While much ink was spilled today about whether David Oyelowo of Selma or Jake Gyllenhaal of Nightcrawler were unfairly shut out of the best actor Oscar race, there’s little controversy over who received Best Actress nods this year. The Academy (yet again) picked from just a handful of female candidates, and their limited choices suggest that little progress has been made since last year when Cate Blanchett used her Oscar acceptance speech to critique “those of us in the industry who are still foolishly clinging to the idea that female films with women at the center are niche experiences — they’re not. Audiences want to see them, and in fact, they earn money.”
In the 11 months since that speech, Blanchett has in many ways been vindicated. The Hunger Games: Mockingjay – Part 1, Maleficent, Gone Girl, Frozen, Lucy and The Fault in Our Stars, all of which featured female protagonists, were among the top 25 grossing films of 2014. And yet the prestige lower-grossing dramas from which the best actress nominations are usually chosen were still largely dominated by men: Only one of the eight nominees for best picture also produced a best actress nominee (Felicity Jones for The Theory of Everything), while four of those films yielded best actor nominations.
Here are this year’s nominees for best actress:
Marion Cotillard, Two Days, One Night
Felicity Jones, The Theory of Everything
Julianne Moore, Still Alice
Rosamund Pike, Gone Girl
Reese Witherspoon, Wild
Jones and Pike are newcomers, but the majority of women on this list should look familiar. This is Cotillard’s second Oscar nomination, Moore’s fourth and Witherspoon’s second. If it weren’t for the snub of five-time Academy Award nominee Amy Adams, who won a Golden Globe for Big Eyes last week, one might think the Academy voters never got fatigue in this category.
Despite the familiarity of the names, the films may require a Google search. The general public will not have seen or perhaps even heard of most of these films, save Gone Girl and Theory of Everything, and whether these two are “female films” is up for debate: Both relationship dramas give top billing and the majority of screen time to the man (Ben Affleck for Gone Girl and Eddie Redmayne for The Theory of Everything).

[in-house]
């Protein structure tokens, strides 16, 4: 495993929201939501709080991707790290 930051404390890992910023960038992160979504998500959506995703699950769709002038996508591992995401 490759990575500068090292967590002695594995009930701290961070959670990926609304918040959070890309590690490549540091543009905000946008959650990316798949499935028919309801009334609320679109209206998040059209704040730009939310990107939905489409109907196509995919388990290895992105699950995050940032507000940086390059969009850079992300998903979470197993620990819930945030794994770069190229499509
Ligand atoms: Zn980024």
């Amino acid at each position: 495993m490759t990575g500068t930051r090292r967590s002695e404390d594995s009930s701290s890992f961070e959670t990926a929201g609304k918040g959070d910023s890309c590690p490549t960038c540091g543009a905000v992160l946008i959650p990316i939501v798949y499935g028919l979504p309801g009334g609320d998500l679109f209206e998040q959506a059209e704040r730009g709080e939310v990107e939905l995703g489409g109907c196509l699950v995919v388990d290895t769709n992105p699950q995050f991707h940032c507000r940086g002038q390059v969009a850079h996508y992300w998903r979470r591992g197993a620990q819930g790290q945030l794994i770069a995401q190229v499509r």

That can’t be said for any of the movies that produced the best actor nominees. Foxcatcher is about as testosterone-heavy as a movie can get, and the majority of American Sniper is spent following a group of male Navy SEALs. Though there are some phenomenal supporting performances from women in Birdman and The Imitation Game, the male actors in those films are indisputably the protagonists.
Why big-budget prestige dramas continue to be so male-centric is no mystery. This year’s Celluloid Ceiling report from the Center for the Study of Women in Television found that only 17% of any of the almost 3,000 people working in behind-the-scenes roles on films (directors, writers, producers, editors, cinematographers, etc.) were women. Though male filmmakers can bring complex, interesting female stories to the screen, artists tend to create what they know.
That leaves few options for actresses seeking Oscar gold. Reese Witherspoon, fed up with most studios’ refusal to develop female centric films, created her own production company, Pacific Standard, and quickly optioned two of the most buzzed-about books by female authors from recent years, Gone Girl and Wild. She’s immediately seeing the payoffs with nominations for herself and Pike both playing highly unlikable but completely absorbing women in those two films.
Meanwhile, other actresses have had to seek out films with smaller budgets and releases. The Belgian film Two Days, One Night surprised most by earning Marion Cotillard a best actress nomination despite getting a very small distribution in the United States at the very end of December. And the independently-financed Still Alice hit the Toronto Film Festival with no buzz and no distributor. Though Julianne Moore is now considered a lock for the win, the film was a wild card until Sony snatched it up after the festival screening.
It’s hard to imagine a film with a best actor frontrunner having such a low-profile debut. But such is the state of great female performances until studios begin to invest in them.